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TV Tonight: Wilfred: Man's Best Frenemy

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Full disclosure: I am a sucker for the man-befriends-nonhuman-creature genre of sitcoms. So when I first caught wind of Wilfred, an adaption of an Australian comedy about a man who sees his neighbor’s dog as a six-foot guy in a dog costume, my tail began wagging involuntarily. Maybe this would fill the Greg the Bunny-sized hole in my viewing schedule.

FX sent the pilot several months ago, and it was indeed gaspingly funny. But I was still skeptical about it as the material for a series. This would make a great movie, I thought, or series of beer commercials. But fodder for one sitcom episode after another?

I’ve now seen three episodes of Wilfred, however, and I think this bizarre, dark yet oddly good-hearted series (premiering tonight at 10 p.m. ET) has legs. Four of them, at least.

When we meet the nebbishy Ryan (Elijah Wood), he’s sitting home at night, dressed in a tie, due to start a new job tomorrow–and typing a suicide note. After his overdose attempt fails, he meets his new, cute next-door neighbor Jenna (Fiona Gubelmann) and Wilfred, her dog (Jason Gann). At least to her and the rest of the world he’s a dog. To Ryan, he’s a blunt-spoken Australian guy in a dog suit, with a penchant for Matt Damon movies and pot.

Ryan agrees to watch Wilfred for a day, and within minutes, the man-dog has slumped on his couch, fired up a homemade bong and convinced Ryan not to take the job that he’s been dreading to start. “You’re a good boy,” Wilfred says. “You come when you’re called. You don’t rub your arse on the carpet. Aren’t you tired of doing what everyone else wants you to do?”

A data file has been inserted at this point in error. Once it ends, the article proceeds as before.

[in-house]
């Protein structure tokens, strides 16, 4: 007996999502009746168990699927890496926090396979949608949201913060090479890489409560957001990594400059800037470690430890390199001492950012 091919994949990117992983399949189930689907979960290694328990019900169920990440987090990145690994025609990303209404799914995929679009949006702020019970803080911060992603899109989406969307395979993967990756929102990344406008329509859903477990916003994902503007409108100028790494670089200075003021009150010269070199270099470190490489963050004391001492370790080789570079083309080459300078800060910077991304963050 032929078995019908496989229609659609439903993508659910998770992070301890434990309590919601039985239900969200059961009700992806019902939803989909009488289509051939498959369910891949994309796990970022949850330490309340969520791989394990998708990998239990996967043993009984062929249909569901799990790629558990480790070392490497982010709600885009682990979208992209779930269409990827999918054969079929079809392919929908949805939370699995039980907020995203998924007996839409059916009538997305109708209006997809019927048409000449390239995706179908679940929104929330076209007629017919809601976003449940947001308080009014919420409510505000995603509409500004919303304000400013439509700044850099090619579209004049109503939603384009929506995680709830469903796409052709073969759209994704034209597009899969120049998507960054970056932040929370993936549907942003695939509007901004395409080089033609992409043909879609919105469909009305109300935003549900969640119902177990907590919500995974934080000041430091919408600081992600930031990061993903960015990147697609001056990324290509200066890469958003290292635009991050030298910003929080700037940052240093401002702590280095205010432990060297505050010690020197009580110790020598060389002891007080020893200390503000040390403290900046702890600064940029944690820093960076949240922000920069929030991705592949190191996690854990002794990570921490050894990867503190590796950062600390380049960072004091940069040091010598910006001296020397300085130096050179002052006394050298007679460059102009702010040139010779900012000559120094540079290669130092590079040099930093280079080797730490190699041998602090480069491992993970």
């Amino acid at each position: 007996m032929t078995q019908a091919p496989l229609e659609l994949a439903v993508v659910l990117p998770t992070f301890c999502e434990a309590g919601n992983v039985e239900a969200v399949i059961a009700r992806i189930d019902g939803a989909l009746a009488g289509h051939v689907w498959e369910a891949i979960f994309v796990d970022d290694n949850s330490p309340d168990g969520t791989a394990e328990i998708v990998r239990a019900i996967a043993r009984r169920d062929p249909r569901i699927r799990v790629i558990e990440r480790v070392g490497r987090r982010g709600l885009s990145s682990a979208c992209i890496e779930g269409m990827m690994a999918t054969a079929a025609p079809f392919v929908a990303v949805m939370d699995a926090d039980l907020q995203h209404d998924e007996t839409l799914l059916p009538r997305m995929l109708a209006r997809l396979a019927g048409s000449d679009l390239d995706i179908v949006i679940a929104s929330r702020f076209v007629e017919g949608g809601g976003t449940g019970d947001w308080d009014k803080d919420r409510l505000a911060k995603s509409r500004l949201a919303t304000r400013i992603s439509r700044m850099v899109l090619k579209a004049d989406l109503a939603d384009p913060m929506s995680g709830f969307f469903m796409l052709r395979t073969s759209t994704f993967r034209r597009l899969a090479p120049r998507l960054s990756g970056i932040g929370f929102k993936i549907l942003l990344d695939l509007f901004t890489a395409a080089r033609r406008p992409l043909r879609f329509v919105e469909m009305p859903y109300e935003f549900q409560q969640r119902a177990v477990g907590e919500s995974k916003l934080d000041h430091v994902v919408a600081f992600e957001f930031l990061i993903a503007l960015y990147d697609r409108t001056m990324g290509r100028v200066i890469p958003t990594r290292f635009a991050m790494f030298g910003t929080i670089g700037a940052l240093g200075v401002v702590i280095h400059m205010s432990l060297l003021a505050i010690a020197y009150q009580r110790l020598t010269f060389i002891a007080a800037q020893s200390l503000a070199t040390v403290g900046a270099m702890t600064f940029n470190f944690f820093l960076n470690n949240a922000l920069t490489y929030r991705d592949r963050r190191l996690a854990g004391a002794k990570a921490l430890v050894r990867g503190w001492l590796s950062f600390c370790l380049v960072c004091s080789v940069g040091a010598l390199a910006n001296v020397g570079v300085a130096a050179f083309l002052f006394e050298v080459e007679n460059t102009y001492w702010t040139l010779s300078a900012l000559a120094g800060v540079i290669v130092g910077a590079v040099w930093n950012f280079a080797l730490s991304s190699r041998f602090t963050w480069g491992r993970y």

I was a little leery of Wilfred’s premise, funny as the interspecies bromance is; it could easily play as another pat manxiety sitcom about a neutered guy needing to get in touch with his primal assertiveness, with the dog standing for everything that is masculine and untamed. But Wilfred is not about Ryan being overly feminized but rather his being overly humanized–neurotic, worrisome, overthinking every possible choice to the point of paralysis. Wilfred whirls into his life like a filthy, canine Cat in the Hat, throwing the house into disarray in order to show Ryan how to live in it.

The movies have not quite figured out what to do with Elijah Wood, and that’s Wilfred’s gain; he’s spot-on as the fidgety but decent Ryan finding his inner dog. But the real triumph of Wilfred is Gann, creator of the Aussie original, who has imagined Wilfred as a complete, um, person. To Ryan, he’s half fairy dogmother and half undermining antagonist: he’s protective of Jenna once he senses Ryan’s crush on her, and he’s glad to lie and manipulate to get what he wants.

Gann imagines Wilfred like a Nietzschean uberdog, philosophical and strangely well-read (he quotes Dune in the pilot) but a little amoral. And yet he’s also deeply feeling: he wants to help guide Ryan, and in turn feels betrayed when Ryan ignores his advice. But his psychology is also hilariously canine, both on the superficial level (he goes nuts over tennis balls and laser pointers) and a deeper level (he gives and expects a kind of intense loyalty that would strike most humans as stalkerish). I never thought I would write that an actor had pulled off a convincing psychological portrait of a dog-man, but that’s what Gann has done here.

There’s a lot of broad humor here, as there should be. (Wilfred, like the four-legged variety of his species, likes to hump things, and people, and he describes eating a dead possum’s nethers like a restaurant critics describing a seared foie gras.) But it ties into the show’s bigger ideas about seizing the day: life your life as if it were measured in dog years.

I’m still not persuaded that the premise can sustain over many seasons. The edgy connection between Wilfred and Ryan is brilliant, but the small sphere of characters makes the early episodes feel a little claustrophobic, and the peripheral characters are fairly thin so far (literal girl next door Jenna, Ryan’s harpy-ish sister, an obnoxious biker neighbor played by Ethan Suplee).

But as Wilfred says, let’s not overthink things: it is just dead funny to see a furious man in a dog suit chase a motorcycle, yelling, “I’ll kill you!” Thus far, this weird man’s-best-frenemy story is quite fetching.

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